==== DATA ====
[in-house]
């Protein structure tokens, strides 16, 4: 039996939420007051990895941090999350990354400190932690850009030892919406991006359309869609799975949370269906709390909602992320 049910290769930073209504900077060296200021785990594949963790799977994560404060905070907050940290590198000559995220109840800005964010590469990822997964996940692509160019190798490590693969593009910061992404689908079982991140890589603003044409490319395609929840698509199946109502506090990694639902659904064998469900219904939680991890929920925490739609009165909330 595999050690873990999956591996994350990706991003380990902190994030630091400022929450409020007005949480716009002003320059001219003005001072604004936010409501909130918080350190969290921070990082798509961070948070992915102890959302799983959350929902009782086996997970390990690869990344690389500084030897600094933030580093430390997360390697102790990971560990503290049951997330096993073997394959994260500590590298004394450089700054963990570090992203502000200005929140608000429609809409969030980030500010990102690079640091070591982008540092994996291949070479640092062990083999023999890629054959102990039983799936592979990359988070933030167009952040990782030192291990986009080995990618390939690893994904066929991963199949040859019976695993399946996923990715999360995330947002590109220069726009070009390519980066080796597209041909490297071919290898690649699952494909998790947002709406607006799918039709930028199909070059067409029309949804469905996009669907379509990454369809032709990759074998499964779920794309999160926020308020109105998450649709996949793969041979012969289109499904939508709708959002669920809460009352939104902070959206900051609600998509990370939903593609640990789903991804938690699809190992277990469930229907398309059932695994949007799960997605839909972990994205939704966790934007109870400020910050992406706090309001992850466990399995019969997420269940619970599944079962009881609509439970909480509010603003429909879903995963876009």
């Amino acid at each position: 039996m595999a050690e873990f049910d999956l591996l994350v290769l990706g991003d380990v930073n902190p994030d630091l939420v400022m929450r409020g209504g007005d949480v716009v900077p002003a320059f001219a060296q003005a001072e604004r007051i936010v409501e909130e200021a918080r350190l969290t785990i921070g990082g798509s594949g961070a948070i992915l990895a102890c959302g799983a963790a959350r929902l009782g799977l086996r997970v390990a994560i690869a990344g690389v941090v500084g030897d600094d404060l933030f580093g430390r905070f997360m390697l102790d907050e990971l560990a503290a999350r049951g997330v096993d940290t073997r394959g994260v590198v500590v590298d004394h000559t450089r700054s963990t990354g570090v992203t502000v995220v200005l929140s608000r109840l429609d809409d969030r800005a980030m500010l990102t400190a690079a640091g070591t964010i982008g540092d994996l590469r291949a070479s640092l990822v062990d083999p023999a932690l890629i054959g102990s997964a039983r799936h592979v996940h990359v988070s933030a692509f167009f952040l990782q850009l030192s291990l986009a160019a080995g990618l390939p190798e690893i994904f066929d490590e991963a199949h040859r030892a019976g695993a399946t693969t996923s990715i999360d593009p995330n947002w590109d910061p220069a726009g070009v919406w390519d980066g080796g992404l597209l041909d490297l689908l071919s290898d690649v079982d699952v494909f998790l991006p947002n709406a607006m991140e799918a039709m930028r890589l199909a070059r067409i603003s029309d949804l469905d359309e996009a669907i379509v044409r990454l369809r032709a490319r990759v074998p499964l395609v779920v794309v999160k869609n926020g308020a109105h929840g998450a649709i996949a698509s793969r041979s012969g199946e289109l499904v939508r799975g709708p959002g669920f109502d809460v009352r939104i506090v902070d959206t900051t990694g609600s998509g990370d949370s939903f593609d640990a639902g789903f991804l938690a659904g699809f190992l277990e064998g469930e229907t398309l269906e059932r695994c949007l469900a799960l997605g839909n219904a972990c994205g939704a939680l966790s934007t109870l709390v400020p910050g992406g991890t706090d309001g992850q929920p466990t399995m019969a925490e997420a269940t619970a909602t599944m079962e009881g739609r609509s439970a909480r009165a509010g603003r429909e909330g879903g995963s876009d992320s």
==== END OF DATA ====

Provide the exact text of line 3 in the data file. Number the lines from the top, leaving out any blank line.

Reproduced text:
């Amino acid at each position: 039996m595999a050690e873990f049910d999956l591996l994350v290769l990706g991003d380990v930073n902190p994030d630091l939420v400022m929450r409020g209504g007005d949480v716009v900077p002003a320059f001219a060296q003005a001072e604004r007051i936010v409501e909130e200021a918080r350190l969290t785990i921070g990082g798509s594949g961070a948070i992915l990895a102890c959302g799983a963790a959350r929902l009782g799977l086996r997970v390990a994560i690869a990344g690389v941090v500084g030897d600094d404060l933030f580093g430390r905070f997360m390697l102790d907050e990971l560990a503290a999350r049951g997330v096993d940290t073997r394959g994260v590198v500590v590298d004394h000559t450089r700054s963990t990354g570090v992203t502000v995220v200005l929140s608000r109840l429609d809409d969030r800005a980030m500010l990102t400190a690079a640091g070591t964010i982008g540092d994996l590469r291949a070479s640092l990822v062990d083999p023999a932690l890629i054959g102990s997964a039983r799936h592979v996940h990359v988070s933030a692509f167009f952040l990782q850009l030192s291990l986009a160019a080995g990618l390939p190798e690893i994904f066929d490590e991963a199949h040859r030892a019976g695993a399946t693969t996923s990715i999360d593009p995330n947002w590109d910061p220069a726009g070009v919406w390519d980066g080796g992404l597209l041909d490297l689908l071919s290898d690649v079982d699952v494909f998790l991006p947002n709406a607006m991140e799918a039709m930028r890589l199909a070059r067409i603003s029309d949804l469905d359309e996009a669907i379509v044409r990454l369809r032709a490319r990759v074998p499964l395609v779920v794309v999160k869609n926020g308020a109105h929840g998450a649709i996949a698509s793969r041979s012969g199946e289109l499904v939508r799975g709708p959002g669920f109502d809460v009352r939104i506090v902070d959206t900051t990694g609600s998509g990370d949370s939903f593609d640990a639902g789903f991804l938690a659904g699809f190992l277990e064998g469930e229907t398309l269906e059932r695994c949007l469900a799960l997605g839909n219904a972990c994205g939704a939680l966790s934007t109870l709390v400020p910050g992406g991890t706090d309001g992850q929920p466990t399995m019969a925490e997420a269940t619970a909602t599944m079962e009881g739609r609509s439970a909480r009165a509010g603003r429909e909330g879903g995963s876009d992320s």